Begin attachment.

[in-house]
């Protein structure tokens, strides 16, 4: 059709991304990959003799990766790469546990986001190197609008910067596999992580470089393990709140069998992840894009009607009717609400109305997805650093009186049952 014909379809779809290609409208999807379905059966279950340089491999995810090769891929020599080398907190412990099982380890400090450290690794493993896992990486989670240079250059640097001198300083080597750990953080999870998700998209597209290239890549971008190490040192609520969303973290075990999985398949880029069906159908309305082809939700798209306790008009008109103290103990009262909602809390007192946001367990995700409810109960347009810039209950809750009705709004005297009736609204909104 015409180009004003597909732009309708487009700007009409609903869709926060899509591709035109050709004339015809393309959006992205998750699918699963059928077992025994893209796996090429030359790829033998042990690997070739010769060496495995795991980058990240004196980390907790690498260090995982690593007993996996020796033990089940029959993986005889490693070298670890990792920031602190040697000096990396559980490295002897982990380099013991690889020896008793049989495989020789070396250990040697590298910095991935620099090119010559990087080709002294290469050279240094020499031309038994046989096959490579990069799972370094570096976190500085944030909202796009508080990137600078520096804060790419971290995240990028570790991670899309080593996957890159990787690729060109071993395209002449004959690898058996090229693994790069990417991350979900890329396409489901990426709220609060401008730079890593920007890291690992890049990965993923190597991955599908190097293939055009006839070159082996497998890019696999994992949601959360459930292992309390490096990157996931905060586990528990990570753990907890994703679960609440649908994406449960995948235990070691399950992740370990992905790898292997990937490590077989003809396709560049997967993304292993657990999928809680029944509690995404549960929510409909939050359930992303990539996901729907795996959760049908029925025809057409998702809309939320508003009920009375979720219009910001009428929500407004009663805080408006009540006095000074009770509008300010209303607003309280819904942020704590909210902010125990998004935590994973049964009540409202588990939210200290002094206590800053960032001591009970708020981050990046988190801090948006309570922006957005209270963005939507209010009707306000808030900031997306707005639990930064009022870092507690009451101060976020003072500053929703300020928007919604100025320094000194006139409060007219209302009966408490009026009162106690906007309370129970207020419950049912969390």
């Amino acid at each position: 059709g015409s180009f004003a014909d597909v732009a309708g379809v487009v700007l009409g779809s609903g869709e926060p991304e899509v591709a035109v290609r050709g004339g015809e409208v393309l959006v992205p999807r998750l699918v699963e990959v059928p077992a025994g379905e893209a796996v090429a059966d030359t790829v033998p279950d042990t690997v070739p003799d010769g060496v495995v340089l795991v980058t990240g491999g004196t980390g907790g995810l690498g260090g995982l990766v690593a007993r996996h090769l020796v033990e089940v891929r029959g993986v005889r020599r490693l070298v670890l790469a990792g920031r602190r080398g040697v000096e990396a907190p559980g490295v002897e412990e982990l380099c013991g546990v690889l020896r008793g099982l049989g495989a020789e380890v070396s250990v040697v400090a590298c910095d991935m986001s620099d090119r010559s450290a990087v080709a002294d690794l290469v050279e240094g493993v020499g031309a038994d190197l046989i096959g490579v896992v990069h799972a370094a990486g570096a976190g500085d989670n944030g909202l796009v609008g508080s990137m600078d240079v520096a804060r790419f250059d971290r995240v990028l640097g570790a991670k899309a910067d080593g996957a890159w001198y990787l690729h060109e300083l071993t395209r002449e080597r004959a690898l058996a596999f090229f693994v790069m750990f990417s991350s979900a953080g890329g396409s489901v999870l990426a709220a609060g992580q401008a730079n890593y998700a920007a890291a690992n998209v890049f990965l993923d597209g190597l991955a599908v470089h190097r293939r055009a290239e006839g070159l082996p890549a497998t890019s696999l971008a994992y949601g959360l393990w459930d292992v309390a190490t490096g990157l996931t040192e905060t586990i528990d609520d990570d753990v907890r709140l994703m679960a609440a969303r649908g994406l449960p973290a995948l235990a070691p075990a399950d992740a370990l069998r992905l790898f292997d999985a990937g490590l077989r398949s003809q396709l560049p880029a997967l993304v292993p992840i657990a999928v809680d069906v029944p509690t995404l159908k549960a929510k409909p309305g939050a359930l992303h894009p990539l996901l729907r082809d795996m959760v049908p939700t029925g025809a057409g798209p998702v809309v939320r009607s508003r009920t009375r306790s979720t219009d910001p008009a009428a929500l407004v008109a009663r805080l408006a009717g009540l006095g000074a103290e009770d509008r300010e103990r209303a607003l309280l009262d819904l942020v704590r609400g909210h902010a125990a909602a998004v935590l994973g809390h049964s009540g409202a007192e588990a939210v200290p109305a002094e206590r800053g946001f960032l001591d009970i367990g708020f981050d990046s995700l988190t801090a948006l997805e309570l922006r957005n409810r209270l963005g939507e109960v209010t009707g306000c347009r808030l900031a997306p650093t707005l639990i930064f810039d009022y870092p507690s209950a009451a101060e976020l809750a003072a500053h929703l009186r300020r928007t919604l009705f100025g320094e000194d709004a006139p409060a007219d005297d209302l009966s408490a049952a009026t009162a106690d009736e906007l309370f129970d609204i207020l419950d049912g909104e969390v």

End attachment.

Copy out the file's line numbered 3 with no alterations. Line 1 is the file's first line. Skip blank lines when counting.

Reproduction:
């Amino acid at each position: 059709g015409s180009f004003a014909d597909v732009a309708g379809v487009v700007l009409g779809s609903g869709e926060p991304e899509v591709a035109v290609r050709g004339g015809e409208v393309l959006v992205p999807r998750l699918v699963e990959v059928p077992a025994g379905e893209a796996v090429a059966d030359t790829v033998p279950d042990t690997v070739p003799d010769g060496v495995v340089l795991v980058t990240g491999g004196t980390g907790g995810l690498g260090g995982l990766v690593a007993r996996h090769l020796v033990e089940v891929r029959g993986v005889r020599r490693l070298v670890l790469a990792g920031r602190r080398g040697v000096e990396a907190p559980g490295v002897e412990e982990l380099c013991g546990v690889l020896r008793g099982l049989g495989a020789e380890v070396s250990v040697v400090a590298c910095d991935m986001s620099d090119r010559s450290a990087v080709a002294d690794l290469v050279e240094g493993v020499g031309a038994d190197l046989i096959g490579v896992v990069h799972a370094a990486g570096a976190g500085d989670n944030g909202l796009v609008g508080s990137m600078d240079v520096a804060r790419f250059d971290r995240v990028l640097g570790a991670k899309a910067d080593g996957a890159w001198y990787l690729h060109e300083l071993t395209r002449e080597r004959a690898l058996a596999f090229f693994v790069m750990f990417s991350s979900a953080g890329g396409s489901v999870l990426a709220a609060g992580q401008a730079n890593y998700a920007a890291a690992n998209v890049f990965l993923d597209g190597l991955a599908v470089h190097r293939r055009a290239e006839g070159l082996p890549a497998t890019s696999l971008a994992y949601g959360l393990w459930d292992v309390a190490t490096g990157l996931t040192e905060t586990i528990d609520d990570d753990v907890r709140l994703m679960a609440a969303r649908g994406l449960p973290a995948l235990a070691p075990a399950d992740a370990l069998r992905l790898f292997d999985a990937g490590l077989r398949s003809q396709l560049p880029a997967l993304v292993p992840i657990a999928v809680d069906v029944p509690t995404l159908k549960a929510k409909p309305g939050a359930l992303h894009p990539l996901l729907r082809d795996m959760v049908p939700t029925g025809a057409g798209p998702v809309v939320r009607s508003r009920t009375r306790s979720t219009d910001p008009a009428a929500l407004v008109a009663r805080l408006a009717g009540l006095g000074a103290e009770d509008r300010e103990r209303a607003l309280l009262d819904l942020v704590r609400g909210h902010a125990a909602a998004v935590l994973g809390h049964s009540g409202a007192e588990a939210v200290p109305a002094e206590r800053g946001f960032l001591d009970i367990g708020f981050d990046s995700l988190t801090a948006l997805e309570l922006r957005n409810r209270l963005g939507e109960v209010t009707g306000c347009r808030l900031a997306p650093t707005l639990i930064f810039d009022y870092p507690s209950a009451a101060e976020l809750a003072a500053h929703l009186r300020r928007t919604l009705f100025g320094e000194d709004a006139p409060a007219d005297d209302l009966s408490a049952a009026t009162a106690d009736e906007l309370f129970d609204i207020l419950d049912g909104e969390v």